I just learned a new word: Gun-Tama-Chi-Bara-Gi. It refers to Gunma, Saitama, Chiba, Ibaragi and Tochigi Prefectures, and infers that while those areas are included in the Great Kanto Plain, they are Japan’s unsophisticated outback and the people who come from there are yokels and hayseeds. The cool kids all come from Tokyo; a few from Yokohama are also acceptable.
FYI, I have lived in Tokyo for all of my many years in Japan, but of course, that goes without saying.
The irony here is that when I was small, I lived in a big old farmhouse five miles from a tiny town in Pennsylvania. When I was nine, we moved to Pittsburgh, which for me was a big step up in the world. In case you don’t know, as image and reputation go, the only thing worse than Pittsburgh is New Jersey.
On top of that, I hate crowds and am slightly claustrophobic. You can’t begin to grasp the concept of crowded until you’ve ridden a Tokyo morning commuter train or attended the annual Tamagawa fireworks. And everything is smaller here, the houses, the food, the people. There’s an elevator at a studio I work in that I can’t ride because it’s only slightly larger than a pair of coffins. I’d rather climb the four flights of stairs, even when my knees are hurting.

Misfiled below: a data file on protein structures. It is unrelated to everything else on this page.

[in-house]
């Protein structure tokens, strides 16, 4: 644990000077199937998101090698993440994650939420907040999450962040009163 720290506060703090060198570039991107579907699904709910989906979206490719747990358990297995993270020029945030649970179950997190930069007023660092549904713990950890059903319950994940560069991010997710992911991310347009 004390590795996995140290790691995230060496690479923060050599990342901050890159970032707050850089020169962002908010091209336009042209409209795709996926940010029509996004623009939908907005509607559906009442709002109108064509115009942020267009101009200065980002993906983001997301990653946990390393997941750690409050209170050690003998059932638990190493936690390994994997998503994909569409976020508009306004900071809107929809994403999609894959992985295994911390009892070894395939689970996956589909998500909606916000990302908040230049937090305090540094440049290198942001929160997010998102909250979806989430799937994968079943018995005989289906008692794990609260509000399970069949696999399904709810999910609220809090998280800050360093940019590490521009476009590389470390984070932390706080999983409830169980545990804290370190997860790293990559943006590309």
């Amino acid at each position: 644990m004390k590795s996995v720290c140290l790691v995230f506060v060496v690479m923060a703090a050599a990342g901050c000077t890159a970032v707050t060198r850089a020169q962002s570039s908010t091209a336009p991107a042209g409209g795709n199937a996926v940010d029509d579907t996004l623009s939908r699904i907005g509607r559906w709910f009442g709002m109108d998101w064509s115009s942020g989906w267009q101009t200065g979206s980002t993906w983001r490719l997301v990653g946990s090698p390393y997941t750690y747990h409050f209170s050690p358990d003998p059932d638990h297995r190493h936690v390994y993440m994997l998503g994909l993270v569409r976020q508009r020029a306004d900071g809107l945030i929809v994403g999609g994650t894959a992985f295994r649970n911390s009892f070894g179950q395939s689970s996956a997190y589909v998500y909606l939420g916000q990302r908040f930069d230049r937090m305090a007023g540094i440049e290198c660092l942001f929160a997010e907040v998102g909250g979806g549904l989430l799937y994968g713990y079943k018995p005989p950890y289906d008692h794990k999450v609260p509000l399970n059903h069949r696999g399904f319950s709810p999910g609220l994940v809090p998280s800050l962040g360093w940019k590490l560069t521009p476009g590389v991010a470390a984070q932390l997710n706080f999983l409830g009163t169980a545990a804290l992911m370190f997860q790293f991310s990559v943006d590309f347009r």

There was an elevator that small in my hotel in Venice, where my room was on the sixth floor, but after getting crammed into it with an over-sized German couple, I took the stairs. And I nearly had a panic attack when I went into the tomb chamber in the great pyramid at Giza. The chamber itself is big enough, but the passage to get to it is terribly narrow and one has to maneuver past over-sized tourists both coming and going.
So how did a Pennsylvania yokel end up in Tokyo? Or Italy, or Egypt? Or any of the dozens of other countries I’ve been to? I guess I just decided to go. I think I’m part cat; I always have to see what’s around the next corner.
What really baffles me is people who don’t–and don’t want to–go anywhere.